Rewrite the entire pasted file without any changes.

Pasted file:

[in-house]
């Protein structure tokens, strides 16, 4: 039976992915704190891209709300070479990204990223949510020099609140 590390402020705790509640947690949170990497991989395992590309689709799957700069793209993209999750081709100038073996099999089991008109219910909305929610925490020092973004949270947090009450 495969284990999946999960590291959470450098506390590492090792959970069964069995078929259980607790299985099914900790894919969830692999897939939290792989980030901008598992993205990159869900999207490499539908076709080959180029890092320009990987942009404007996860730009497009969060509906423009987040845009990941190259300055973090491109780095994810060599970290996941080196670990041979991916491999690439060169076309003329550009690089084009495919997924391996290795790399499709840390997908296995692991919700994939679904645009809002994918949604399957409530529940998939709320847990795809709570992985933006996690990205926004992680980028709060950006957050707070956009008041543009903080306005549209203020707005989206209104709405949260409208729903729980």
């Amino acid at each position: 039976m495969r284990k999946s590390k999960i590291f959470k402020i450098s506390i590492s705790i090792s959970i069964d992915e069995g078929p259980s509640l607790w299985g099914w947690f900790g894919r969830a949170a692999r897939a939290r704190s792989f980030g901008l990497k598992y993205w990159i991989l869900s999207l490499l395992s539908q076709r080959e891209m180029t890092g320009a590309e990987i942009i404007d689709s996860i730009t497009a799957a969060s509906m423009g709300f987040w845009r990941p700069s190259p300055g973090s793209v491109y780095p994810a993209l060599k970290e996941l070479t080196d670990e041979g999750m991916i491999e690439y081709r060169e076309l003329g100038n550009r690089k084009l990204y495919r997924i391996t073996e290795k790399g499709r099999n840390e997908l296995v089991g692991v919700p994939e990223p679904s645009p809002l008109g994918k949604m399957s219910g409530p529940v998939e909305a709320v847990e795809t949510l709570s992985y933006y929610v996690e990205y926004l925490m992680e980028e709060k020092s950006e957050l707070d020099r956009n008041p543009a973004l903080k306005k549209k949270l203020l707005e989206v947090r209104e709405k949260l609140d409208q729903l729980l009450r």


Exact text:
[in-house]
């Protein structure tokens, strides 16, 4: 039976992915704190891209709300070479990204990223949510020099609140 590390402020705790509640947690949170990497991989395992590309689709799957700069793209993209999750081709100038073996099999089991008109219910909305929610925490020092973004949270947090009450 495969284990999946999960590291959470450098506390590492090792959970069964069995078929259980607790299985099914900790894919969830692999897939939290792989980030901008598992993205990159869900999207490499539908076709080959180029890092320009990987942009404007996860730009497009969060509906423009987040845009990941190259300055973090491109780095994810060599970290996941080196670990041979991916491999690439060169076309003329550009690089084009495919997924391996290795790399499709840390997908296995692991919700994939679904645009809002994918949604399957409530529940998939709320847990795809709570992985933006996690990205926004992680980028709060950006957050707070956009008041543009903080306005549209203020707005989206209104709405949260409208729903729980």
């Amino acid at each position: 039976m495969r284990k999946s590390k999960i590291f959470k402020i450098s506390i590492s705790i090792s959970i069964d992915e069995g078929p259980s509640l607790w299985g099914w947690f900790g894919r969830a949170a692999r897939a939290r704190s792989f980030g901008l990497k598992y993205w990159i991989l869900s999207l490499l395992s539908q076709r080959e891209m180029t890092g320009a590309e990987i942009i404007d689709s996860i730009t497009a799957a969060s509906m423009g709300f987040w845009r990941p700069s190259p300055g973090s793209v491109y780095p994810a993209l060599k970290e996941l070479t080196d670990e041979g999750m991916i491999e690439y081709r060169e076309l003329g100038n550009r690089k084009l990204y495919r997924i391996t073996e290795k790399g499709r099999n840390e997908l296995v089991g692991v919700p994939e990223p679904s645009p809002l008109g994918k949604m399957s219910g409530p529940v998939e909305a709320v847990e795809t949510l709570s992985y933006y929610v996690e990205y926004l925490m992680e980028e709060k020092s950006e957050l707070d020099r956009n008041p543009a973004l903080k306005k549209k949270l203020l707005e989206v947090r209104e709405k949260l609140d409208q729903l729980l009450r």